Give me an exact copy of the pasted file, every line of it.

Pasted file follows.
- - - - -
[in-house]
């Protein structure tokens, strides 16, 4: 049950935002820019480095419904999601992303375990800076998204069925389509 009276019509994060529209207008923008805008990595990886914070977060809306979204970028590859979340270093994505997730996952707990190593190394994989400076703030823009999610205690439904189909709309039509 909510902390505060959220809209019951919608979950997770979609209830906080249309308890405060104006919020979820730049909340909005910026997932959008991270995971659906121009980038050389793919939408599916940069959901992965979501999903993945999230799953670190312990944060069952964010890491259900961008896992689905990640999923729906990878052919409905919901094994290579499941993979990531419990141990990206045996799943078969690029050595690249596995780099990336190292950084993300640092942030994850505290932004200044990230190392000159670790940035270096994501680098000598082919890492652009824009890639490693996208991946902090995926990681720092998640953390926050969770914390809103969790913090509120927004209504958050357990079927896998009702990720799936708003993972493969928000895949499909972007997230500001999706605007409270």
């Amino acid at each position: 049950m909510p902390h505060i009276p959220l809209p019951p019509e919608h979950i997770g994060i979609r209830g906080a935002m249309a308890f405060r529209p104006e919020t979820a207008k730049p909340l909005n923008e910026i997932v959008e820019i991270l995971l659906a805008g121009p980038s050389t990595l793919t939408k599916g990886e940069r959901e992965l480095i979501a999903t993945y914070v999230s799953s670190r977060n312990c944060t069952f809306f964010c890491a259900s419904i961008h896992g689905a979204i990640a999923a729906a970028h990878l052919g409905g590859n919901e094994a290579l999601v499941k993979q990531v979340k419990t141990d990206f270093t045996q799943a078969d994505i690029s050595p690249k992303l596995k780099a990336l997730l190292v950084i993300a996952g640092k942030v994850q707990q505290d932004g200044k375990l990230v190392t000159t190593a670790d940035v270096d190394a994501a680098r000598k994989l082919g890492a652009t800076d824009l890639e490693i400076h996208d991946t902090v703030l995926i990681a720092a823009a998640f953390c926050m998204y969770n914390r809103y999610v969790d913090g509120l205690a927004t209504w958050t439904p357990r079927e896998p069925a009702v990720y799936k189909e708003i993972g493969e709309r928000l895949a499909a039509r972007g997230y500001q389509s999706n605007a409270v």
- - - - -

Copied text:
[in-house]
């Protein structure tokens, strides 16, 4: 049950935002820019480095419904999601992303375990800076998204069925389509 009276019509994060529209207008923008805008990595990886914070977060809306979204970028590859979340270093994505997730996952707990190593190394994989400076703030823009999610205690439904189909709309039509 909510902390505060959220809209019951919608979950997770979609209830906080249309308890405060104006919020979820730049909340909005910026997932959008991270995971659906121009980038050389793919939408599916940069959901992965979501999903993945999230799953670190312990944060069952964010890491259900961008896992689905990640999923729906990878052919409905919901094994290579499941993979990531419990141990990206045996799943078969690029050595690249596995780099990336190292950084993300640092942030994850505290932004200044990230190392000159670790940035270096994501680098000598082919890492652009824009890639490693996208991946902090995926990681720092998640953390926050969770914390809103969790913090509120927004209504958050357990079927896998009702990720799936708003993972493969928000895949499909972007997230500001999706605007409270």
């Amino acid at each position: 049950m909510p902390h505060i009276p959220l809209p019951p019509e919608h979950i997770g994060i979609r209830g906080a935002m249309a308890f405060r529209p104006e919020t979820a207008k730049p909340l909005n923008e910026i997932v959008e820019i991270l995971l659906a805008g121009p980038s050389t990595l793919t939408k599916g990886e940069r959901e992965l480095i979501a999903t993945y914070v999230s799953s670190r977060n312990c944060t069952f809306f964010c890491a259900s419904i961008h896992g689905a979204i990640a999923a729906a970028h990878l052919g409905g590859n919901e094994a290579l999601v499941k993979q990531v979340k419990t141990d990206f270093t045996q799943a078969d994505i690029s050595p690249k992303l596995k780099a990336l997730l190292v950084i993300a996952g640092k942030v994850q707990q505290d932004g200044k375990l990230v190392t000159t190593a670790d940035v270096d190394a994501a680098r000598k994989l082919g890492a652009t800076d824009l890639e490693i400076h996208d991946t902090v703030l995926i990681a720092a823009a998640f953390c926050m998204y969770n914390r809103y999610v969790d913090g509120l205690a927004t209504w958050t439904p357990r079927e896998p069925a009702v990720y799936k189909e708003i993972g493969e709309r928000l895949a499909a039509r972007g997230y500001q389509s999706n605007a409270v």